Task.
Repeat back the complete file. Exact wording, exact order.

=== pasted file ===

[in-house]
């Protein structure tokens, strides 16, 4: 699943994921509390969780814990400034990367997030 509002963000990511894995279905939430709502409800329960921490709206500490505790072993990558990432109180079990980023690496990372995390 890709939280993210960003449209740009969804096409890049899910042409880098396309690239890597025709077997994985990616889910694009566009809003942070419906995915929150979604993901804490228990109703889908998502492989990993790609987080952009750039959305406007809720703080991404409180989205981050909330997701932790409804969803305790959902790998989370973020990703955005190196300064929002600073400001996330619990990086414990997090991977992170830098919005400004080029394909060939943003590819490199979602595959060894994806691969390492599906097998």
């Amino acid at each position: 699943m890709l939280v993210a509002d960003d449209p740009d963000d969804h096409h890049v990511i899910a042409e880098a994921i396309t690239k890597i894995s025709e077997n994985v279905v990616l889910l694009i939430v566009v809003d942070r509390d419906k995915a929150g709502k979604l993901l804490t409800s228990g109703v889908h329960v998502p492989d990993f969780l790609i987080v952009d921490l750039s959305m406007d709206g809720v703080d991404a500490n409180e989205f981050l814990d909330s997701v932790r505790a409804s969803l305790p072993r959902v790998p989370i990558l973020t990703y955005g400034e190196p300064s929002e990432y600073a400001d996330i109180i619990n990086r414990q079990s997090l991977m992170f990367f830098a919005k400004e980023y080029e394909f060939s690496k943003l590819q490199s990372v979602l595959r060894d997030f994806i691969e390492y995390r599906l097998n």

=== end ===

[in-house]
């Protein structure tokens, strides 16, 4: 699943994921509390969780814990400034990367997030 509002963000990511894995279905939430709502409800329960921490709206500490505790072993990558990432109180079990980023690496990372995390 890709939280993210960003449209740009969804096409890049899910042409880098396309690239890597025709077997994985990616889910694009566009809003942070419906995915929150979604993901804490228990109703889908998502492989990993790609987080952009750039959305406007809720703080991404409180989205981050909330997701932790409804969803305790959902790998989370973020990703955005190196300064929002600073400001996330619990990086414990997090991977992170830098919005400004080029394909060939943003590819490199979602595959060894994806691969390492599906097998």
């Amino acid at each position: 699943m890709l939280v993210a509002d960003d449209p740009d963000d969804h096409h890049v990511i899910a042409e880098a994921i396309t690239k890597i894995s025709e077997n994985v279905v990616l889910l694009i939430v566009v809003d942070r509390d419906k995915a929150g709502k979604l993901l804490t409800s228990g109703v889908h329960v998502p492989d990993f969780l790609i987080v952009d921490l750039s959305m406007d709206g809720v703080d991404a500490n409180e989205f981050l814990d909330s997701v932790r505790a409804s969803l305790p072993r959902v790998p989370i990558l973020t990703y955005g400034e190196p300064s929002e990432y600073a400001d996330i109180i619990n990086r414990q079990s997090l991977m992170f990367f830098a919005k400004e980023y080029e394909f060939s690496k943003l590819q490199s990372v979602l595959r060894d997030f994806i691969e390492y995390r599906l097998n």